Easily Irritated: The Perimenopausal Princess Papers (Part 3)

These days most people get on my tits.  In fact, not just people; noise, smells, tastes, theme tunes, phone notifications, radio DJs making small talk, the postman taking a shortcut over my front lawn that is the size of a postage stamp (lazy bastard).  I hadn’t thought anything of it – just assumed I was going to be one of those grumpy old women with purple hair and it was just another phase on the journey of life.

What made me reconsider my situation was a throwaway comment from the husband.  He said that everyone annoys me these days.  I wasn’t really paying attention to him at the time because I was too busy telling the dogs to shut up while I glared out of the window at next door’s kids who were making a terrible din, all of which was bugging me no end.

Work had also been a bit full on, even more so lately as we have to find new ways of working together safely and still remain productive. I knew I was feeling a little stressed by it all, so assumed my frustrations at work and generally feeling pissed off with my colleagues was just part and parcel of the situation.

I was sat on a rock on a deserted beach watching my dogs play in the sea when I had my light bulb moment and realised that I felt happy. I was happy that there was no noise, nobody around me testing my tolerance levels, nobody making me tut in annoyance, nobody whinging about their problems with me fighting the urge to tell them to man the fuck up. I was feeling peaceful and it was lovely.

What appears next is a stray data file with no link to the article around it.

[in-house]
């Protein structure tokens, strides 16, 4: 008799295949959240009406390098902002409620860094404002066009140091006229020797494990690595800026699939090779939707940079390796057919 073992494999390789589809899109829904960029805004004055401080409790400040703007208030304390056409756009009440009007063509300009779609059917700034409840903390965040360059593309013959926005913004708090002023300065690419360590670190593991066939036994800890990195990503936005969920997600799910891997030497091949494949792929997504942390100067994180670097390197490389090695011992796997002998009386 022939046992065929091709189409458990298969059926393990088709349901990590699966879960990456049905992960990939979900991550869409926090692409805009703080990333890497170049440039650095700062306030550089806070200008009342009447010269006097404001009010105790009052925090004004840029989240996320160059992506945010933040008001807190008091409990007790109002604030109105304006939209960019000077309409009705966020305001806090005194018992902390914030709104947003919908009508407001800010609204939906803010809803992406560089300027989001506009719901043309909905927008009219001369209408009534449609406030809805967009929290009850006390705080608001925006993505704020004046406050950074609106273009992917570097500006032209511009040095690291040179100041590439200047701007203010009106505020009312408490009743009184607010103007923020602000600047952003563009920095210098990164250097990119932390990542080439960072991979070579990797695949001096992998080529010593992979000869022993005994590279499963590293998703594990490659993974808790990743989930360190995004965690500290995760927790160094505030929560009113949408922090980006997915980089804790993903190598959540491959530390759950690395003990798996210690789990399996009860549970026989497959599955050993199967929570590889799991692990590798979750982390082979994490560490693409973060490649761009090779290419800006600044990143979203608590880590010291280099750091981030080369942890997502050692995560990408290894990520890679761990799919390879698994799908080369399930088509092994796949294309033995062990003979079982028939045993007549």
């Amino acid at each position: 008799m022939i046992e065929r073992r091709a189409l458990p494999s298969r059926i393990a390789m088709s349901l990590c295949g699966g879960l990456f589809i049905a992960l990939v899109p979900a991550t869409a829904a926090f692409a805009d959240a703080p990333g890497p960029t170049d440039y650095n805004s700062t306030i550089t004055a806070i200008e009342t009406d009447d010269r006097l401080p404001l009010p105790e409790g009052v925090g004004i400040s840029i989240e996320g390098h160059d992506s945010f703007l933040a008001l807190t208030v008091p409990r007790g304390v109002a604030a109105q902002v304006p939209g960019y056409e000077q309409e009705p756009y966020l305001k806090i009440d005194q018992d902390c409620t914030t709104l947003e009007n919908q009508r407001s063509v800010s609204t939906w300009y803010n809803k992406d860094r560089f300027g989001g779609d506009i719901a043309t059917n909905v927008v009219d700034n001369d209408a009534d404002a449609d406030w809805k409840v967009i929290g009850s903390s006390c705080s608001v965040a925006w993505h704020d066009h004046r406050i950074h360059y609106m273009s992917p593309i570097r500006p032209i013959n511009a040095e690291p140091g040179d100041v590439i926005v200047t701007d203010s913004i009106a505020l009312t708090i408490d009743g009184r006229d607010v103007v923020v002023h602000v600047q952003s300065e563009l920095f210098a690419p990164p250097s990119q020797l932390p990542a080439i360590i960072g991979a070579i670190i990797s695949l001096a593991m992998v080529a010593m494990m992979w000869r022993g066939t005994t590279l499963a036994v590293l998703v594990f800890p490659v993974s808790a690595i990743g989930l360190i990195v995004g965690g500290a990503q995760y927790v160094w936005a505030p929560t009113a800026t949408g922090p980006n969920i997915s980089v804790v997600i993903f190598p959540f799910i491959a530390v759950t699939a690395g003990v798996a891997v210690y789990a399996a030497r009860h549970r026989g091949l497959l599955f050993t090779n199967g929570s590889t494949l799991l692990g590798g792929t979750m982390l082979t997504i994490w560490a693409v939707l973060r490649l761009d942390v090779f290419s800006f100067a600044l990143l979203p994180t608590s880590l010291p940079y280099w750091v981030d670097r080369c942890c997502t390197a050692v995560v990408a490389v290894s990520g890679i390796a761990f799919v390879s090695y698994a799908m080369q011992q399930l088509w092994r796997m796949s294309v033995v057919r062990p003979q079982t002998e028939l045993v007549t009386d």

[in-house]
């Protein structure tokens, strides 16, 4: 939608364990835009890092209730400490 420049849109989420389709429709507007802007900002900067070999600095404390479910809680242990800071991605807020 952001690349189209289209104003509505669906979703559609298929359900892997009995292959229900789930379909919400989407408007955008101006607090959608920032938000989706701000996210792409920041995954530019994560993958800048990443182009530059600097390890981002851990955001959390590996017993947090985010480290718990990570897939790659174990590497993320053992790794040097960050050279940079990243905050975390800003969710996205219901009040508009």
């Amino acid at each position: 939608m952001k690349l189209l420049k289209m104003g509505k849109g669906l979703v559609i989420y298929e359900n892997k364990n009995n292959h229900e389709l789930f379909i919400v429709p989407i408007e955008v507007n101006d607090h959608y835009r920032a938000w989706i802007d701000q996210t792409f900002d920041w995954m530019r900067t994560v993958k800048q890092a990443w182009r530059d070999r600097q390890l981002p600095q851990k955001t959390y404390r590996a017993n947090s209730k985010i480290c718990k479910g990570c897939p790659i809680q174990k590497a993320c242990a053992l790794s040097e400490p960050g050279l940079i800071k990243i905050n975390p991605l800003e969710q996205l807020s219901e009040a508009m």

Maybe the husband was right.  Maybe I was being hard on friends, family and work colleagues for small, unimportant things that I’d normally let slide.

I thought I was being my usual lovely self.  I have friends and family who love me and little people in my life who adore me.  My antics make them laugh and smile.  They like being with me and me with them.  We have a lot of fun.

The husband had a point though – the fun was now more forced and the smiles and laughs were certainly needing more effort.  Before one family get together, I found myself with my phone locked away in my study having an emergency meditation with my Calm app.  I was feeling overwhelmed. Something wasn’t right.

So, I took a deep breath, poured a large glass of wine and asked the husband what he had noticed about me.  It makes interesting reading: